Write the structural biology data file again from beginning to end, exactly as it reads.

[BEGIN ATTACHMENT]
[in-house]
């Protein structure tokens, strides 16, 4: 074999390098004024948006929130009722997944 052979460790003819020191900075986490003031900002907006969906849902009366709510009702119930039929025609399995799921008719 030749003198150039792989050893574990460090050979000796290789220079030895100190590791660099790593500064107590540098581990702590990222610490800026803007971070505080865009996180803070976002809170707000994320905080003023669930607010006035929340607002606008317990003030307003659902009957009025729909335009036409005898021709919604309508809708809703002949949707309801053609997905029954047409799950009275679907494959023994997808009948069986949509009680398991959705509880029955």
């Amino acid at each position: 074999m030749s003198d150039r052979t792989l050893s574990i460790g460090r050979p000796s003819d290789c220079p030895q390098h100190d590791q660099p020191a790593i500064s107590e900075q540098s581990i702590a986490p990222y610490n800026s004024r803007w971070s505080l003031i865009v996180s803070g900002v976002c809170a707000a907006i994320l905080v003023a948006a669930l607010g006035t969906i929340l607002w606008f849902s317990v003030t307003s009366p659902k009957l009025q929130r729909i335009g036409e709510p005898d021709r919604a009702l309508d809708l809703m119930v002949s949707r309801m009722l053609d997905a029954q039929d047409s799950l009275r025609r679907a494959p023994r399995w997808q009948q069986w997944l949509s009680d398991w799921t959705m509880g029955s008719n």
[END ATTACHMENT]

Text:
[in-house]
């Protein structure tokens, strides 16, 4: 074999390098004024948006929130009722997944 052979460790003819020191900075986490003031900002907006969906849902009366709510009702119930039929025609399995799921008719 030749003198150039792989050893574990460090050979000796290789220079030895100190590791660099790593500064107590540098581990702590990222610490800026803007971070505080865009996180803070976002809170707000994320905080003023669930607010006035929340607002606008317990003030307003659902009957009025729909335009036409005898021709919604309508809708809703002949949707309801053609997905029954047409799950009275679907494959023994997808009948069986949509009680398991959705509880029955």
């Amino acid at each position: 074999m030749s003198d150039r052979t792989l050893s574990i460790g460090r050979p000796s003819d290789c220079p030895q390098h100190d590791q660099p020191a790593i500064s107590e900075q540098s581990i702590a986490p990222y610490n800026s004024r803007w971070s505080l003031i865009v996180s803070g900002v976002c809170a707000a907006i994320l905080v003023a948006a669930l607010g006035t969906i929340l607002w606008f849902s317990v003030t307003s009366p659902k009957l009025q929130r729909i335009g036409e709510p005898d021709r919604a009702l309508d809708l809703m119930v002949s949707r309801m009722l053609d997905a029954q039929d047409s799950l009275r025609r679907a494959p023994r399995w997808q009948q069986w997944l949509s009680d398991w799921t959705m509880g029955s008719n």